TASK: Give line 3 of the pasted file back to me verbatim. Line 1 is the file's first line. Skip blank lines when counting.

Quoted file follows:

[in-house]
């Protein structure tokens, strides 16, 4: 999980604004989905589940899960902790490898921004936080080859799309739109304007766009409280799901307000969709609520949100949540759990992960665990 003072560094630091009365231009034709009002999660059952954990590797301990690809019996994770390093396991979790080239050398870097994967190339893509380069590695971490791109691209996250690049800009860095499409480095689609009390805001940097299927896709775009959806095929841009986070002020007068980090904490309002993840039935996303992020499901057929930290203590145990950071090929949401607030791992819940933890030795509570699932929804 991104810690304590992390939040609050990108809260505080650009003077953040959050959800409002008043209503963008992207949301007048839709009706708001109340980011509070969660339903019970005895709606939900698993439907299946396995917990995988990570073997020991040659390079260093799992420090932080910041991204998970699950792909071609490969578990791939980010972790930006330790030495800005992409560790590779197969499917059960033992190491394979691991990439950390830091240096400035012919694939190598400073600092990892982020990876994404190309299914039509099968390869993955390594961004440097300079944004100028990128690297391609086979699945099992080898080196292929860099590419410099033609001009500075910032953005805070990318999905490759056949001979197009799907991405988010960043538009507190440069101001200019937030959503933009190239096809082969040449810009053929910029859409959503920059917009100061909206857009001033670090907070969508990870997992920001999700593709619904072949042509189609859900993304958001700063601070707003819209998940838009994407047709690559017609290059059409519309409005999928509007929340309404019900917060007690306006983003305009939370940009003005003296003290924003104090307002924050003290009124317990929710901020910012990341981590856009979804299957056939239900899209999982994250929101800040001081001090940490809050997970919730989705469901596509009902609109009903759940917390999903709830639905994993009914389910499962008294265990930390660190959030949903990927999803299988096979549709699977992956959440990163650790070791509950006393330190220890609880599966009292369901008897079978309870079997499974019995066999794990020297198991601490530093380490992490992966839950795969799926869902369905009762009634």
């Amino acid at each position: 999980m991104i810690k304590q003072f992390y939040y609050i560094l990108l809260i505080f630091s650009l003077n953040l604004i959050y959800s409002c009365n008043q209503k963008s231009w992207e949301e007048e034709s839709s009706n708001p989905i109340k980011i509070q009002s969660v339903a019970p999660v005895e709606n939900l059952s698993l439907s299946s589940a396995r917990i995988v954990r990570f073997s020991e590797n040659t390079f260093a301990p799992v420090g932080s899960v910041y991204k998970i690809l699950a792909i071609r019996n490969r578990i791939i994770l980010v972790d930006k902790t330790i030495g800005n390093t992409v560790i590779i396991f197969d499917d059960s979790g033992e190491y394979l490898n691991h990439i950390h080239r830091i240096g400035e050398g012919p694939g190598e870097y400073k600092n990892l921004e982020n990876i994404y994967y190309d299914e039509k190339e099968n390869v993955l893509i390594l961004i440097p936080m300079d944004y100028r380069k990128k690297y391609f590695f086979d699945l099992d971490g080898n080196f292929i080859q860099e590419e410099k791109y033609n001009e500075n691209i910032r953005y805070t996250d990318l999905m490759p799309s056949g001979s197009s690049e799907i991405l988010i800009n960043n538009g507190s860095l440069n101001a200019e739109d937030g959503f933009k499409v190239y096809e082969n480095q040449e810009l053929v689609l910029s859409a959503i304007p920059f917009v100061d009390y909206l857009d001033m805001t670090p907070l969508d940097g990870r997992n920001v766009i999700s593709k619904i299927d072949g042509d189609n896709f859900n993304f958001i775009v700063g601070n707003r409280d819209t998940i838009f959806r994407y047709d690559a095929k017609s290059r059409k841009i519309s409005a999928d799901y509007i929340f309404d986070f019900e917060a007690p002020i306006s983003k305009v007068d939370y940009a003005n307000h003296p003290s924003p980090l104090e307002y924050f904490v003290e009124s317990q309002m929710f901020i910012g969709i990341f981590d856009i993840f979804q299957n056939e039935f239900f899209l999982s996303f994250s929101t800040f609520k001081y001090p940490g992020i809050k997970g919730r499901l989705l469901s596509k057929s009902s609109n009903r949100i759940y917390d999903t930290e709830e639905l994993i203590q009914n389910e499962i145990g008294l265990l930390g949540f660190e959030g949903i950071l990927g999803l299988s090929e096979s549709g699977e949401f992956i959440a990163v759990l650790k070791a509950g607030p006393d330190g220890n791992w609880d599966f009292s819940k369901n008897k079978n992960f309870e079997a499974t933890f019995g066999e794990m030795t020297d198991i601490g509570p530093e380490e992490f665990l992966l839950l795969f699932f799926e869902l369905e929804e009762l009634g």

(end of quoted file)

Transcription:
């Amino acid at each position: 999980m991104i810690k304590q003072f992390y939040y609050i560094l990108l809260i505080f630091s650009l003077n953040l604004i959050y959800s409002c009365n008043q209503k963008s231009w992207e949301e007048e034709s839709s009706n708001p989905i109340k980011i509070q009002s969660v339903a019970p999660v005895e709606n939900l059952s698993l439907s299946s589940a396995r917990i995988v954990r990570f073997s020991e590797n040659t390079f260093a301990p799992v420090g932080s899960v910041y991204k998970i690809l699950a792909i071609r019996n490969r578990i791939i994770l980010v972790d930006k902790t330790i030495g800005n390093t992409v560790i590779i396991f197969d499917d059960s979790g033992e190491y394979l490898n691991h990439i950390h080239r830091i240096g400035e050398g012919p694939g190598e870097y400073k600092n990892l921004e982020n990876i994404y994967y190309d299914e039509k190339e099968n390869v993955l893509i390594l961004i440097p936080m300079d944004y100028r380069k990128k690297y391609f590695f086979d699945l099992d971490g080898n080196f292929i080859q860099e590419e410099k791109y033609n001009e500075n691209i910032r953005y805070t996250d990318l999905m490759p799309s056949g001979s197009s690049e799907i991405l988010i800009n960043n538009g507190s860095l440069n101001a200019e739109d937030g959503f933009k499409v190239y096809e082969n480095q040449e810009l053929v689609l910029s859409a959503i304007p920059f917009v100061d009390y909206l857009d001033m805001t670090p907070l969508d940097g990870r997992n920001v766009i999700s593709k619904i299927d072949g042509d189609n896709f859900n993304f958001i775009v700063g601070n707003r409280d819209t998940i838009f959806r994407y047709d690559a095929k017609s290059r059409k841009i519309s409005a999928d799901y509007i929340f309404d986070f019900e917060a007690p002020i306006s983003k305009v007068d939370y940009a003005n307000h003296p003290s924003p980090l104090e307002y924050f904490v003290e009124s317990q309002m929710f901020i910012g969709i990341f981590d856009i993840f979804q299957n056939e039935f239900f899209l999982s996303f994250s929101t800040f609520k001081y001090p940490g992020i809050k997970g919730r499901l989705l469901s596509k057929s009902s609109n009903r949100i759940y917390d999903t930290e709830e639905l994993i203590q009914n389910e499962i145990g008294l265990l930390g949540f660190e959030g949903i950071l990927g999803l299988s090929e096979s549709g699977e949401f992956i959440a990163v759990l650790k070791a509950g607030p006393d330190g220890n791992w609880d599966f009292s819940k369901n008897k079978n992960f309870e079997a499974t933890f019995g066999e794990m030795t020297d198991i601490g509570p530093e380490e992490f665990l992966l839950l795969f699932f799926e869902l369905e929804e009762l009634g």